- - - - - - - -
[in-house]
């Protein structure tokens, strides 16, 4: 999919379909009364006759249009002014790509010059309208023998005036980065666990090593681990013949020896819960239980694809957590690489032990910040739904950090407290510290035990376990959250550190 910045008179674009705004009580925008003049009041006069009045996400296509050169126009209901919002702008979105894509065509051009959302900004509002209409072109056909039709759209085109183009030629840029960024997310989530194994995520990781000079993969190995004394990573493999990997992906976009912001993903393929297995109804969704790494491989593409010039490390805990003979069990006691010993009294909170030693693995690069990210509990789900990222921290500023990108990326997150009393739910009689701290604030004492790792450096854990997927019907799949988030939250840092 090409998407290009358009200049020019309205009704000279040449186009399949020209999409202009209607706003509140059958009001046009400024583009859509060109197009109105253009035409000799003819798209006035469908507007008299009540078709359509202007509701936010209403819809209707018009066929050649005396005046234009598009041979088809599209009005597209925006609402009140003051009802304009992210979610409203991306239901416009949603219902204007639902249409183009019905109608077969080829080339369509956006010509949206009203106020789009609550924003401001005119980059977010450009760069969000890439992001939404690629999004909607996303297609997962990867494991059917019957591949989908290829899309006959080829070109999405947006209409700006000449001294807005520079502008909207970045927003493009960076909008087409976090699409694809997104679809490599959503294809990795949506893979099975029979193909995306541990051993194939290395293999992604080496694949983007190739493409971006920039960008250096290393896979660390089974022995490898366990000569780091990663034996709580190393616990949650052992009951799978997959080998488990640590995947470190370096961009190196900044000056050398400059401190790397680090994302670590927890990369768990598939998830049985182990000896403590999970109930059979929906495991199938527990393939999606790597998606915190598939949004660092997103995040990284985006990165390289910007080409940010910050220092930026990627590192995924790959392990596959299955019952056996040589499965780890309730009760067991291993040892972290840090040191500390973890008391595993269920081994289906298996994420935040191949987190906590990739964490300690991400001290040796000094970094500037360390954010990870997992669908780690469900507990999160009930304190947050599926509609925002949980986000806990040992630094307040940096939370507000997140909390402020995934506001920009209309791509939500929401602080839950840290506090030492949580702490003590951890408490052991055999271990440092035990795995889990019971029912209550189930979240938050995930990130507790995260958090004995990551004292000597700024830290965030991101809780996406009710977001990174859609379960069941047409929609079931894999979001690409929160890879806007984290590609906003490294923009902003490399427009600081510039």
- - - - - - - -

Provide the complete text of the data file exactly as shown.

[in-house]
């Protein structure tokens, strides 16, 4: 999919379909009364006759249009002014790509010059309208023998005036980065666990090593681990013949020896819960239980694809957590690489032990910040739904950090407290510290035990376990959250550190 910045008179674009705004009580925008003049009041006069009045996400296509050169126009209901919002702008979105894509065509051009959302900004509002209409072109056909039709759209085109183009030629840029960024997310989530194994995520990781000079993969190995004394990573493999990997992906976009912001993903393929297995109804969704790494491989593409010039490390805990003979069990006691010993009294909170030693693995690069990210509990789900990222921290500023990108990326997150009393739910009689701290604030004492790792450096854990997927019907799949988030939250840092 090409998407290009358009200049020019309205009704000279040449186009399949020209999409202009209607706003509140059958009001046009400024583009859509060109197009109105253009035409000799003819798209006035469908507007008299009540078709359509202007509701936010209403819809209707018009066929050649005396005046234009598009041979088809599209009005597209925006609402009140003051009802304009992210979610409203991306239901416009949603219902204007639902249409183009019905109608077969080829080339369509956006010509949206009203106020789009609550924003401001005119980059977010450009760069969000890439992001939404690629999004909607996303297609997962990867494991059917019957591949989908290829899309006959080829070109999405947006209409700006000449001294807005520079502008909207970045927003493009960076909008087409976090699409694809997104679809490599959503294809990795949506893979099975029979193909995306541990051993194939290395293999992604080496694949983007190739493409971006920039960008250096290393896979660390089974022995490898366990000569780091990663034996709580190393616990949650052992009951799978997959080998488990640590995947470190370096961009190196900044000056050398400059401190790397680090994302670590927890990369768990598939998830049985182990000896403590999970109930059979929906495991199938527990393939999606790597998606915190598939949004660092997103995040990284985006990165390289910007080409940010910050220092930026990627590192995924790959392990596959299955019952056996040589499965780890309730009760067991291993040892972290840090040191500390973890008391595993269920081994289906298996994420935040191949987190906590990739964490300690991400001290040796000094970094500037360390954010990870997992669908780690469900507990999160009930304190947050599926509609925002949980986000806990040992630094307040940096939370507000997140909390402020995934506001920009209309791509939500929401602080839950840290506090030492949580702490003590951890408490052991055999271990440092035990795995889990019971029912209550189930979240938050995930990130507790995260958090004995990551004292000597700024830290965030991101809780996406009710977001990174859609379960069941047409929609079931894999979001690409929160890879806007984290590609906003490294923009902003490399427009600081510039």